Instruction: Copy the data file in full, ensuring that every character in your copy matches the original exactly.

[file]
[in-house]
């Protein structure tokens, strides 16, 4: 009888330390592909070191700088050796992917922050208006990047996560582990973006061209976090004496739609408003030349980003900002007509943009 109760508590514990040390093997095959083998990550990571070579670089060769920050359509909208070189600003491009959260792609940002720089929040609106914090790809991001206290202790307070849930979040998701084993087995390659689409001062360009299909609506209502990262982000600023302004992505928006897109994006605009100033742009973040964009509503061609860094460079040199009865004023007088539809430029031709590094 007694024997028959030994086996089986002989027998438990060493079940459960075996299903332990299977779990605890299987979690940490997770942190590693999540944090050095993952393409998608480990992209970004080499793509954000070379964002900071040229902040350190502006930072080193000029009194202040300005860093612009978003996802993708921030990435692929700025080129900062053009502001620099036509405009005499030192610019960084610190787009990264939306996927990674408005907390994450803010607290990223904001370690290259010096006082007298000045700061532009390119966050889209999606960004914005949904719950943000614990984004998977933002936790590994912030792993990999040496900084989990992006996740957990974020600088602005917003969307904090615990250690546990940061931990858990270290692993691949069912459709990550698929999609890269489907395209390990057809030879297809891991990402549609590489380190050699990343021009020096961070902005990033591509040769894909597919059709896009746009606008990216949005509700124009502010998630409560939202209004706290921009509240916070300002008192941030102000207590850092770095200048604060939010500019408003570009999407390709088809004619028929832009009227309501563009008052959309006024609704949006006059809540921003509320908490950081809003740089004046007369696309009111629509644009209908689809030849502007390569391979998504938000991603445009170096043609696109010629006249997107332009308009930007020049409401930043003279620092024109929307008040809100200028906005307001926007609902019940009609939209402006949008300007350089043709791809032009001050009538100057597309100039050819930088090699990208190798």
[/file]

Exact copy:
[in-house]
């Protein structure tokens, strides 16, 4: 009888330390592909070191700088050796992917922050208006990047996560582990973006061209976090004496739609408003030349980003900002007509943009 109760508590514990040390093997095959083998990550990571070579670089060769920050359509909208070189600003491009959260792609940002720089929040609106914090790809991001206290202790307070849930979040998701084993087995390659689409001062360009299909609506209502990262982000600023302004992505928006897109994006605009100033742009973040964009509503061609860094460079040199009865004023007088539809430029031709590094 007694024997028959030994086996089986002989027998438990060493079940459960075996299903332990299977779990605890299987979690940490997770942190590693999540944090050095993952393409998608480990992209970004080499793509954000070379964002900071040229902040350190502006930072080193000029009194202040300005860093612009978003996802993708921030990435692929700025080129900062053009502001620099036509405009005499030192610019960084610190787009990264939306996927990674408005907390994450803010607290990223904001370690290259010096006082007298000045700061532009390119966050889209999606960004914005949904719950943000614990984004998977933002936790590994912030792993990999040496900084989990992006996740957990974020600088602005917003969307904090615990250690546990940061931990858990270290692993691949069912459709990550698929999609890269489907395209390990057809030879297809891991990402549609590489380190050699990343021009020096961070902005990033591509040769894909597919059709896009746009606008990216949005509700124009502010998630409560939202209004706290921009509240916070300002008192941030102000207590850092770095200048604060939010500019408003570009999407390709088809004619028929832009009227309501563009008052959309006024609704949006006059809540921003509320908490950081809003740089004046007369696309009111629509644009209908689809030849502007390569391979998504938000991603445009170096043609696109010629006249997107332009308009930007020049409401930043003279620092024109929307008040809100200028906005307001926007609902019940009609939209402006949008300007350089043709791809032009001050009538100057597309100039050819930088090699990208190798």